Pa.’s RGGI rule, which would put a price on carbon dioxide, nears finish line after oversight board vote | StateImpact Pennsylvania Skip Navigation

Pa.’s RGGI rule, which would put a price on carbon dioxide, nears finish line after oversight board vote

  • Rachel McDevitt
This photo taken May 5, 2014 shows the stacks of the Homer City Generating Station in Homer City, Pa.

Keith Srakocic / AP Photo

This photo taken May 5, 2014 shows the stacks of the Homer City Generating Station in Homer City, Pa.

Pennsylvania is nearing the finish line in an effort to join the Regional Greenhouse Gas Initiative after a vote from a key oversight board Wednesday.

The Independent Regulatory Review Commission heard more than four hours of public comment before voting 3 to 2 to approve the regulation.

The Keystone State would be the first major fossil fuel-producing state to put a price on carbon dioxide.

The Attorney General’s Office will give a final review to the regulation before publication. The Wolf Administration hopes to join the program in early 2022.

RGGI, a cap-and-trade program among 11 northeastern and mid-Atlantic states, aims to cut carbon emissions by charging power plants for each ton of pollution they emit. A carbon price makes dirtier sources of power less competitive selling electricity to the grid. As they generate less power, cleaner sources can ramp up, lowering overall emissions.

Opponents say RGGI would be an unauthorized tax on the state’s energy producers. They say it will hurt local economies that depend on coal-related jobs, as well as have ripple effects through the wider economy.

“This is nothing more than an assassination of blue collar jobs across PA, which in turn will disrupt and ruin thousands of families, mine included,” said Eric Baker, who works for the coal-fired Keystone Generating Station in Armstrong County.

Supporters of joining RGGI say the program is an important first step for Pennsylvania to address climate change, because it will help draw down greenhouse gas emissions that are warming Earth. They also say cutting pollution will have health benefits for the state.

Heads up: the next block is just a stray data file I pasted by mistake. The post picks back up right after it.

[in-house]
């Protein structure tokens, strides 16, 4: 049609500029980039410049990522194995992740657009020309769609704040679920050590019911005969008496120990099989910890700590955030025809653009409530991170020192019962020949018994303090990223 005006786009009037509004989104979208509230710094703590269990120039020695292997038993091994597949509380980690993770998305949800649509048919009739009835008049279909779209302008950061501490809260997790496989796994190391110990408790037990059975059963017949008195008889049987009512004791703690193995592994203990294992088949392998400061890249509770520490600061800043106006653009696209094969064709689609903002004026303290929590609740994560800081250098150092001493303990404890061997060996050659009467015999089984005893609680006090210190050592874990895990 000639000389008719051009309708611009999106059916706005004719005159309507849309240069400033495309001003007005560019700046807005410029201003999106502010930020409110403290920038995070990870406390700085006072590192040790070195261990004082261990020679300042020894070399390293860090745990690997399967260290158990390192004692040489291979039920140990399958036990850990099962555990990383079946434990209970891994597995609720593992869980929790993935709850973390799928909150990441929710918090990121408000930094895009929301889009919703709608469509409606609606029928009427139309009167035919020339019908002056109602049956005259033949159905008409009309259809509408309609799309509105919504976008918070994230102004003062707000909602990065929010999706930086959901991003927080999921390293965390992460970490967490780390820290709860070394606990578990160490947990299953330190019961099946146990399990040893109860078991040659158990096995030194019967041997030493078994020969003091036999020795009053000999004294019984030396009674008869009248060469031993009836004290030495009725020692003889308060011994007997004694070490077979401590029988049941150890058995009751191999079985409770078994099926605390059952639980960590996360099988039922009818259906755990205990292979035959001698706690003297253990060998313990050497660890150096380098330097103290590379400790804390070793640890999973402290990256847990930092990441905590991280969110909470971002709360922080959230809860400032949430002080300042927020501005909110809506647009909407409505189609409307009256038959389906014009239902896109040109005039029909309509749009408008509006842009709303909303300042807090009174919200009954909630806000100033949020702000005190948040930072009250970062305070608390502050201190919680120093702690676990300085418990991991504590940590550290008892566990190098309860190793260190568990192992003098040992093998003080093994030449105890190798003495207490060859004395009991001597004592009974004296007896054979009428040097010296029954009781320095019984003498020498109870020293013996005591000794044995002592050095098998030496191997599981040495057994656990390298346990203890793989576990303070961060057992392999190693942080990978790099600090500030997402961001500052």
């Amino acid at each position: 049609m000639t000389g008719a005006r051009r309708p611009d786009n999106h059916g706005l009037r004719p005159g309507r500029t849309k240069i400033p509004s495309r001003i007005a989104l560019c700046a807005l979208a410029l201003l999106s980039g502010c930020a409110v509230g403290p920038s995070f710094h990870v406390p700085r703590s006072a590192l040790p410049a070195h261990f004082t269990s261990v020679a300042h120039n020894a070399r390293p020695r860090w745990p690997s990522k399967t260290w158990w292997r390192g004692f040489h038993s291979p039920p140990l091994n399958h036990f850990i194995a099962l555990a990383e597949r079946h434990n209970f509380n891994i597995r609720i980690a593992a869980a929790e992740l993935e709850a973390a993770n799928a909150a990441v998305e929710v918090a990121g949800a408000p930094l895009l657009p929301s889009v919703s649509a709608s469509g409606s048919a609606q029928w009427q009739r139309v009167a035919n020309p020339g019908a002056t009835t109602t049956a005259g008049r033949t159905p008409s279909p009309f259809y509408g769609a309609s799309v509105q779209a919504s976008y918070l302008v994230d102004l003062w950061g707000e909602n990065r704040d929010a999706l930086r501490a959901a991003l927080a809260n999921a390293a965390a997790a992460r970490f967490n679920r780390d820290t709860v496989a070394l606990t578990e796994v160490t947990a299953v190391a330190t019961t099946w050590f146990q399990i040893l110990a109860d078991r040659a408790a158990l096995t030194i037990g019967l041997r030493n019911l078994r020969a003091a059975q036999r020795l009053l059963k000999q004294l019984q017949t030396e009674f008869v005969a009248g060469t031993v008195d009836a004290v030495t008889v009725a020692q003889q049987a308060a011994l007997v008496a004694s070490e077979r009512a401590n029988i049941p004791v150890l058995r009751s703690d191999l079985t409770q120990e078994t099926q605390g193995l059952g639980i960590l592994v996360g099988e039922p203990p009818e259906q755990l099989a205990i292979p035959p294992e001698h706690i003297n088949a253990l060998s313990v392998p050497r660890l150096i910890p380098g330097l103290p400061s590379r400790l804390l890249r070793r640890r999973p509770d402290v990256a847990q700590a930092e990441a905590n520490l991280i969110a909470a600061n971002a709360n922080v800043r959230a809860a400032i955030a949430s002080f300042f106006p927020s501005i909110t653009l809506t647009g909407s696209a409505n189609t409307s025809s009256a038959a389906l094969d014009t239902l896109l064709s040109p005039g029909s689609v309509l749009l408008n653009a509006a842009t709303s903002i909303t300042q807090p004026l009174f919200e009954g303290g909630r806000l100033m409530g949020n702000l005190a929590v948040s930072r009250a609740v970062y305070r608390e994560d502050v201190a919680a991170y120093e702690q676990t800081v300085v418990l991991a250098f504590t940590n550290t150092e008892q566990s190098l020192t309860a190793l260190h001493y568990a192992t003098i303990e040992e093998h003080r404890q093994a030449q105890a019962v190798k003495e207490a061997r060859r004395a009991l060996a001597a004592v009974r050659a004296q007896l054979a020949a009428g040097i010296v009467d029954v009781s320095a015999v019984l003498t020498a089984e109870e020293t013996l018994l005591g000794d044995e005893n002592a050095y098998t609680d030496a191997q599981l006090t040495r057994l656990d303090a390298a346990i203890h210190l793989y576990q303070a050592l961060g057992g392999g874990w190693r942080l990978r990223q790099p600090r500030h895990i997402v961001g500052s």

Some Democratic lawmakers have proposed legislation to use money generated from RGGI to help ease the transition in affected communities. The Department of Environmental Protection expects the program to raise $131 million-$187 million dollars annually.

Cambria County resident Kim Anderson, with the Evangelical Environmental Network, said the state doesn’t have to choose between a strong economy and people’s health.

“We must use RGGI to both clean up God’s creation and help workers and families,” she said.

Pennsylvania has a long history of coal mining and produces more natural gas than any state except Texas. It ranked fourth in the U.S. for carbon emissions as of 2018, the most recent ranking by the federal Energy Information Administration.

Widener University Commonwealth Law School professor John Dernbach said Pennsylvania is also one of the few states that offers a constitutional right to a clean environment.

“Our supreme court held in July of this year that when the commonwealth acts as a trustee, it must consider an incredibly long time and cannot prioritize the needs of the living over those yet to be born,” he said.

Democratic Gov. Tom Wolf has been pushing to join RGGI as a main pillar of his climate agenda. He directed DEP to draft a regulation to join through an executive order in 2019. Connecticut, Delaware, Maine, Maryland, Massachusetts, New Hampshire, New Jersey, New York, Rhode Island, Vermont and Virginia are in the program now.

Republicans and some Democrats oppose joining. The legislature could pass a disapproval resolution, but it’s unclear whether it can come up with a veto-proof majority.

Business and fossil fuel groups are calling for lawmakers to support the disapproval effort.

“We appreciate their courage to stand up against Governor Wolf and well-funded radical environmental groups, and instead side with organized labor and the thousands of blue collar and union families and communities directly impacted by RGGI,” the Power PA Jobs Alliance said in a statement.

Environmental groups hailed Wednesday’s vote. Mark Szybist with the Natural Resources Defense Council called it “the most important climate action that Pennsylvania has taken in more than a decade.”

Up Next

Judge vacates Trump's rollback of protections for streams, wetlands